Holy hardcore Batman! The latest trailer for Matt Reeve’s The Batman has been released–and promptly viewed millions and millions of times by folks hungry to hear what Robert Pattison’s Dark Knight sounds like (‘cause, you know, he didn’t speak in the first trailer). Seems like Pattison has the Bat-voice down, but March 2022 is a long way away. So, how can you fill the Bat-void? Here’s a primer on the film, who’s in it, its inspirations, and what Bat stories can tide you over until the film’s debut.
First up, here’s the trailer for The Batman if you missed it…
What’s is the plot of The Batman?
The Batman appears to be a story about how the Riddler’s spree of terror reveals the lies that enmesh Batman, the police, and the powerful of Gotham City. A myth given form, Batman is a figure of tremendous violence and vengeance—but one interconnected with the machinery of the Gotham Police, who can signal him with their jagged Bat-signal. The murder of Gotham’s mayor with the accompanying warning of “no more lies” sets in motion a sequence of deadly riddles and mind-games that seem intent on awakening Batman to how he may be perpetuating the very problems he’s been trying to combat.
Who is in the cast of The Batman?
In grand Batman film tradition, Matt Reeves’s film features a wild cast of actors taking on the malleable but iconic dramatic personae of the Bat-verse. Robert Pattison and his stubbled jaw are the newest Dark Knight, and boy howdy is he an angry one. While the film hints at a dawning realization that Batman’s role in Gotham isn’t what he believes it to be, the glimpses we get of Pattison’s Batman are all raw, toxic violence cloaked in vagaries of “vengeance.” Paul Dano plays the film’s big bad, the Riddler, though curiously we don’t get to see his face—only his carefully plotted havoc and his impressive latte art skillz. Zoe Kravitz brings attitude and edgy glamour to the role of Selina Kyle, and Jeffrey Wright cuts a great trench-coated Jim Gordon. Grizzled Andy Serkis as Bruce Wayne’s butler Alfred is intriguing, as is a barely recognizable Colin Farrell as Oswald Cobblepot on his way to becoming the Penguin.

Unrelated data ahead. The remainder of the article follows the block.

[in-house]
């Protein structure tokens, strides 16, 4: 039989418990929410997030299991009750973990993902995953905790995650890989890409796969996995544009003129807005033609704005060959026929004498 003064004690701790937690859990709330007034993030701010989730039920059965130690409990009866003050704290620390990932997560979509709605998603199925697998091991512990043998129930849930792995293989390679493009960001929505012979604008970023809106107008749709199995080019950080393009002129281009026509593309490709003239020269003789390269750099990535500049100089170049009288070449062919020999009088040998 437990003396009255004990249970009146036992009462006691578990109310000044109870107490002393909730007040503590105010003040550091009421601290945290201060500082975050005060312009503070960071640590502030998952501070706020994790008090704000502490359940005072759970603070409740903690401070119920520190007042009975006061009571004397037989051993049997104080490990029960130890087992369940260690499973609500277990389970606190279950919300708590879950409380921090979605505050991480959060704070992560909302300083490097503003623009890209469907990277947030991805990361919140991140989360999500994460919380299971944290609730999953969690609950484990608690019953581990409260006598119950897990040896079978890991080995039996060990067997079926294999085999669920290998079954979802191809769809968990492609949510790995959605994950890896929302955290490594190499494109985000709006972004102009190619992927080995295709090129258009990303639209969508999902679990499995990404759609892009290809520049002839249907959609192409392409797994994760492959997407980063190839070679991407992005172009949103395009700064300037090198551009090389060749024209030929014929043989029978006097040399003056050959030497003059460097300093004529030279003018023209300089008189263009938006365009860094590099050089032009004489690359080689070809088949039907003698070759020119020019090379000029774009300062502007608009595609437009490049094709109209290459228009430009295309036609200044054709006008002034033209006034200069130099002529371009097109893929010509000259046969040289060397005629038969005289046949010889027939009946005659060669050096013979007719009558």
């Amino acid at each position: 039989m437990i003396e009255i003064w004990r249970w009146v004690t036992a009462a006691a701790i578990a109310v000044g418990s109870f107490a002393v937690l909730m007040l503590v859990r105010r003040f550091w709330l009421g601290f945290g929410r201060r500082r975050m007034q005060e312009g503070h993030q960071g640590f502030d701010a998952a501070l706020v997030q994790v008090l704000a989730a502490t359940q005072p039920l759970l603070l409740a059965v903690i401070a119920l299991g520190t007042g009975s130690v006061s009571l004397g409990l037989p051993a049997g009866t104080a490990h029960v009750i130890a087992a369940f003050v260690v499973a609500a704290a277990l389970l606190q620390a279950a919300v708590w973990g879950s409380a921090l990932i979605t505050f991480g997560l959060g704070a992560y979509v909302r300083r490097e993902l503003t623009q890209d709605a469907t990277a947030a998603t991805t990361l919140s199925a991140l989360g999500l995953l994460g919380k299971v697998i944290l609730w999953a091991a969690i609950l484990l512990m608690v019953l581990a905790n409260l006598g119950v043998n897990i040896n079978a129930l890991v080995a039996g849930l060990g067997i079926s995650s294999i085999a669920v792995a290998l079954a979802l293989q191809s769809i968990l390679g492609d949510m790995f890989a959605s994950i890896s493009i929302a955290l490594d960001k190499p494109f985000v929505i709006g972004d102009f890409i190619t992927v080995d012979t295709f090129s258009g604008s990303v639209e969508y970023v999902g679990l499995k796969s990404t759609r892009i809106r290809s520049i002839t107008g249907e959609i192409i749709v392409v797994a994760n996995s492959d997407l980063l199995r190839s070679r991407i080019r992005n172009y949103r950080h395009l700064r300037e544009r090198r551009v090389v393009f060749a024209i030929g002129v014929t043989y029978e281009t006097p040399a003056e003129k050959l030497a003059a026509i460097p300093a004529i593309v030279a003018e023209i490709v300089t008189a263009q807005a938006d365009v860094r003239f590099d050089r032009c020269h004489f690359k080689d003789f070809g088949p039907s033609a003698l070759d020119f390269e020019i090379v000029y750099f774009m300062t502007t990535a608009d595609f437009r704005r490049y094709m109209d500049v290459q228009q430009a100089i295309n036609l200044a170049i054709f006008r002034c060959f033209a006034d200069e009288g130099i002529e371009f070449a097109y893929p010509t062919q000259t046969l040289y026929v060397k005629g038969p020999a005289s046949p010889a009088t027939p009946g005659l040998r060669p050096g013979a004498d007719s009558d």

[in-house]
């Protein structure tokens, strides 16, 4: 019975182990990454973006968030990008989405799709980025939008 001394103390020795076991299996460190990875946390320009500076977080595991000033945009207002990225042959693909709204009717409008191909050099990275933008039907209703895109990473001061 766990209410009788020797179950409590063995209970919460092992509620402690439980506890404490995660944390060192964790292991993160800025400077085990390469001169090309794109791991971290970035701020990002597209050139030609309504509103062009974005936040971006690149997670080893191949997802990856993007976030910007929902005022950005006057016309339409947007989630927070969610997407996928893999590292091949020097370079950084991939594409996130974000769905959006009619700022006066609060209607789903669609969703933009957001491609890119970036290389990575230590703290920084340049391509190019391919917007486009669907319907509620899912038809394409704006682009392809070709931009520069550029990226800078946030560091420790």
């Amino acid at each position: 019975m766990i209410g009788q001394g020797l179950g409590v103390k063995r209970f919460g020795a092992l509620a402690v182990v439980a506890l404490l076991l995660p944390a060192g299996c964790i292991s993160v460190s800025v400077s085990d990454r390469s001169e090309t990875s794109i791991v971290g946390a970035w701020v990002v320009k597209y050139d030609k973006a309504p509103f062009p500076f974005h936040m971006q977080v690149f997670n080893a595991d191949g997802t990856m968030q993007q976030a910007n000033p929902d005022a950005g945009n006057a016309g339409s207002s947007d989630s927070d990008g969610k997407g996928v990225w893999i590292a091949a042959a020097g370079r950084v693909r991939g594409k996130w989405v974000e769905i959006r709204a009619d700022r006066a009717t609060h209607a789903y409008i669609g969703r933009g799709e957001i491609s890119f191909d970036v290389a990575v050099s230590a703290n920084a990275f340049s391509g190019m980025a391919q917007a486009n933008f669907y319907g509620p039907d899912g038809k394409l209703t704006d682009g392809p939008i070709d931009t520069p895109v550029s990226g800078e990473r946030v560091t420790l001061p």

What to read and watch before The Batman
Given how darn dark The Batman promises to be, I might recommend spending a little time with the lighter side of the Batman world. Batman: The Animated Series is absolutely great fun — and a good watch for parents and middle-year kids—giving the viewer a noir Batman that’s also good fun. And you should definitely check-out Bat Manga! — a collection of English translations of Jiro Kuwata’s 1960s wonderfully zany Batman stories that grew out of that decade’s Batman craze in Japan.
If you’re curious to dip your toes into some of the stories that seem to be informing Reeves’s film, you might check out the following:
Court of the Owls
Batman: Earth One — Earth One paints a very human, inexperienced, and not-yet-quite version of Batman. Reeves’s film evokes a Batman who, likewise, hasn’t quite found his way, and has much to learn about what it means to truly be Gotham’s protector. Serkis’s rougher-edged Alfred also seems inspired by this story’s take on the butler.
Batman: The Court of Owls + Zero Year — Scott Snyder and Greg Capullo’s entire run on Batman is pretty great, but you might check out two particular story arcs to get in the zone for The Batman. The Court of Owls digs into the conspiracies and secrets that Gotham is built upon—secrets that Batman realizes his family is intricately wound up in. In Zero Year, the Riddler brings Gotham City to a state of de-electrified chaos: this comic arc is a good opportunity to see Riddler crafting brain-teasers for Batman that have real stakes for the people of Gotham.
The Batman hits theaters on March 4, 2022.